Wednesday, 4 March 2009


The term ‘creative writing’ is a relatively new one, as is the concept of teaching it. Often just an extension of English in the past, the subject started to gain prominence in its own right following an MA course established at the University of East Anglia by Malcolm Bradbury in 1970. Today, UEA’s creative writing programme is one of the most prestigious around, with an impressive, high-profile alumni: McEwan, Ishiguro, Chavalier…to name some. There are now 200 post-graduate creative writing courses in the UK, yet writers seemed to have managed perfectly well without them before. So why are they so popular? And what do they offer?

Well, the cynical would say universities find them lucrative. The University of Manchester paid Martin Amis a salary of £80,000 for his teaching time (that’s £3,000 an hour). Applications for the course, though, rose by 50%. Further criticism has come from those suggesting students believe the MA will catapult them instantly to literary stardom, becoming the next Zadie or DBC. (Certainly unrealistic expectations of publication exist, but I’ve found these as prevalent among new writers who have chosen a less academic route.)

Hanif Kureishi is even more damning: “One of the things you notice is that when you switch on the television and a student has gone mad with a machine gun on a campus in America, it’s always a writing student. The writing courses, particularly when they have the word ‘creative’ in them, are the new mental hospitals.”

My own experience is a more positive one, entirely absent of murderous urges. It was only once committed to the MA that I took my writing seriously, adopting a more professional and systematic approach. I began to regard writing as a craft (something you had to graft hard at), rather than an art that could be visited when inspiration should happen to breeze through.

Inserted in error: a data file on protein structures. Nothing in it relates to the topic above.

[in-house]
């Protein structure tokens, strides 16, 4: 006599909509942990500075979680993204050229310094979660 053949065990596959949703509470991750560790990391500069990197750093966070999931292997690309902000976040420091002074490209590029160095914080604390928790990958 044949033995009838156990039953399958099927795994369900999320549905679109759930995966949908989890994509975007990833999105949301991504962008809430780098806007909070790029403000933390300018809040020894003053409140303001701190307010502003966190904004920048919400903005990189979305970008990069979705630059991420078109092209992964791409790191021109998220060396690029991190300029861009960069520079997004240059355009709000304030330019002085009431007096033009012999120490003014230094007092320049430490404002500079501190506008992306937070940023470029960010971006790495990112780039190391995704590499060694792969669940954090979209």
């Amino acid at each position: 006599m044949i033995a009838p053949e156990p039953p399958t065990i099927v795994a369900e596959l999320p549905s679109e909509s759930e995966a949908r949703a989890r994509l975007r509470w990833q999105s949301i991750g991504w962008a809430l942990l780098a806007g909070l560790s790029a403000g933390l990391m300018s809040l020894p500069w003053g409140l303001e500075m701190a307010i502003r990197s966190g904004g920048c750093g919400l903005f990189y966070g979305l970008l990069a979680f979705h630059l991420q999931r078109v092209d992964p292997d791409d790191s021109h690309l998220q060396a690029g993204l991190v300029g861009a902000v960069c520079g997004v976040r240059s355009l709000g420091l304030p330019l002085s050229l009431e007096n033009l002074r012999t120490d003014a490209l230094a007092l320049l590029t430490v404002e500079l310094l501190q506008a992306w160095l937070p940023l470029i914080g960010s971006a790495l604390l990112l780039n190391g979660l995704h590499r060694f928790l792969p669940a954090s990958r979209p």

Instead of teaching ‘creativity’ per se, such courses look to develop skills, crucially teaching the writer to be self-critical. Classes take the form of workshops rather than seminars, where students critique each other’s writing. Although a fear of pointing out weakness in a stranger’s work often prevents this initially, students soon learn to give as good as they get. It sounds ruthless, and at times can be – good rehearsal for the real writing world, then. Just as with learning to paint, or playing a musical instrument, there are rules to learn – about structure, voice, character development, viewpoint, creating dramatic tension – yet nobody regards art or music courses as exploitative. I also learned to become a critical reader, essential for anyone hoping to understand what successful writers are trying to achieve and how they go about doing it.

Whether a student goes on to achieve publishing success will depend on many factors, almost entirely related to the individuals themselves: dedication, motivation, talent, luck, a willingness to learn, the ability to take constant rejection…

A creative writing MA doesn’t guarantee you afternoon canapés rubbing shoulders with JK; it’s not a shortcut to the shelves of Waterstones (there are none). But it will make you a better writer. In my humble opinion.


Vanessa Gebbie said...

THANK YOU THANK YOU THANK YOU for saying that THERE ARE RULES TO LEARN if you want to write well.

I am hopping up and down with glee and have just spilled my tea on the desk.

I simply cannot understand those writers (often well published and successful writers) who assert that there are no rules.

They learned them, so why keep it all a secret?

How's it all going?

TOM J VOWLER said...


Sorry to be the cause of a tea-spilling incident, V.

All going well here, thanks. Sat at desk, vein open...

Vanessa Gebbie said...


Tea missed keyboard. Make sure open vein hits the right keys!

Douglas Bruton said...

Yes, there are things to learn... the rules and the craft...

But some of your ingredients, and Vanessa's... can they be taught: Talent and Originality?

I am not sure.